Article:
IT WASN’T AS IF DARYL COLYER’S encounter with Bigfoot in May 2004 was a chance meeting. The gym-fit 44-year-old banker from Lorena had actively gone looking for the creature one Saturday evening along the banks of the Trinity River, where he’d heard that a seven-foot-tall apelike being had been seen wandering a few months before. He’d even talked his beautiful brunette wife, Dalinda, into going with him, and the two had set out together toward a stretch of the river sixty miles northeast of Houston. But he still wasn’t prepared for what he saw that day.
For Daryl, who until this past August volunteered regularly as an investigator for an international cybergroup known as the Bigfoot Field Researchers Organization ( BFRO), the expedition was nothing out of the ordinary. As one of the few Texas members of the group, he’d gone on many of these searches in the previous year, following up on reported Bigfoot sightings in the Texas-Oklahoma area. He enjoyed it; he’d been fascinated with the idea of Bigfoot for as long as he could remember. As a boy in Atlanta, in the Piney Woods of East Texas, he’d heard stories about the thing his father called the Burton Bottom Creek Monster. He had listened to tales of an animal that shadowed locals in the woods, one that screamed like a woman and made the hair on your arm straighten like toothpicks. And although he’d left the state in 1985 to become an intelligence analyst for the Air Force, these memories had never strayed far from his mind. When he returned to Texas, in 1990, his interest was rekindled, and a few years later, he sat down and Googled “Bigfoot.” “I wanted to solve a mystery for myself,” he explains. “I wasn’t going to be an armchair skeptic.”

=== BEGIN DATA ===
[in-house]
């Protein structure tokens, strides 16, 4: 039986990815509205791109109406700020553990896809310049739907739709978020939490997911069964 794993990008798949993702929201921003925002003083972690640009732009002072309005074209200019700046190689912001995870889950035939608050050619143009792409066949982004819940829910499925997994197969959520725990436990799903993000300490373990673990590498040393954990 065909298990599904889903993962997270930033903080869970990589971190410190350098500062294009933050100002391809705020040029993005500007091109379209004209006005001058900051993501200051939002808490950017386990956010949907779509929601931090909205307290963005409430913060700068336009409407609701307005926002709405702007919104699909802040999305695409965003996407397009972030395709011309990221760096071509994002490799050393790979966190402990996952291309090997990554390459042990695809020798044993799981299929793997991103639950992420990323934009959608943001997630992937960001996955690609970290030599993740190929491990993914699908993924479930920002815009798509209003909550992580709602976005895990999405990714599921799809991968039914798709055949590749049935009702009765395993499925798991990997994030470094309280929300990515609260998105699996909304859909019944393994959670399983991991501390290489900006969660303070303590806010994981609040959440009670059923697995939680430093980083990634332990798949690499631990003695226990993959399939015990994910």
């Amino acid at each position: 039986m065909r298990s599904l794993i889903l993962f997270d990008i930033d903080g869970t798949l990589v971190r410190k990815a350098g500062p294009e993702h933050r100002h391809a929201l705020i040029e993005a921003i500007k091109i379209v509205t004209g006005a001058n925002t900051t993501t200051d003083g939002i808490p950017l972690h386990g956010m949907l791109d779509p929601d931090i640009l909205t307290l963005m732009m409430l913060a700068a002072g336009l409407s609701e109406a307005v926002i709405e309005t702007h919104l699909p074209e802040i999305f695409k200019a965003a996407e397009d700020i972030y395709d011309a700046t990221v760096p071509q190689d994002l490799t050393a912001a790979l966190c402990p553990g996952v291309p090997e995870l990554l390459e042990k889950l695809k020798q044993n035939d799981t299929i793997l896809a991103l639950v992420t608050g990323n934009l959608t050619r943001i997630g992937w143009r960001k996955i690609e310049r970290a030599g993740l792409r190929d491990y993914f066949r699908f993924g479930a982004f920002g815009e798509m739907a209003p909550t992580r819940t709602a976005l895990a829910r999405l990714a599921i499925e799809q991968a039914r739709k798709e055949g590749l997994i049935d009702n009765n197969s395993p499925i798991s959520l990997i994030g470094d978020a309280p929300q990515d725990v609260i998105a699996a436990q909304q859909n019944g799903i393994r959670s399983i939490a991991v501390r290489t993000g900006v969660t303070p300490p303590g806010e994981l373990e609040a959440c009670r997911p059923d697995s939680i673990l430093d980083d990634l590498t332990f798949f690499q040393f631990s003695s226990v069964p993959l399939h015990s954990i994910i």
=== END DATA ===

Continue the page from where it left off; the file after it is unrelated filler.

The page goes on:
But since joining the BFRO, in mid-2003, Daryl hadn’t seen Bigfoot himself. He had spent many hours poring over Bigfoot stories, though; he didn’t want to be caught unprepared. So when he and Dalinda spotted a trail by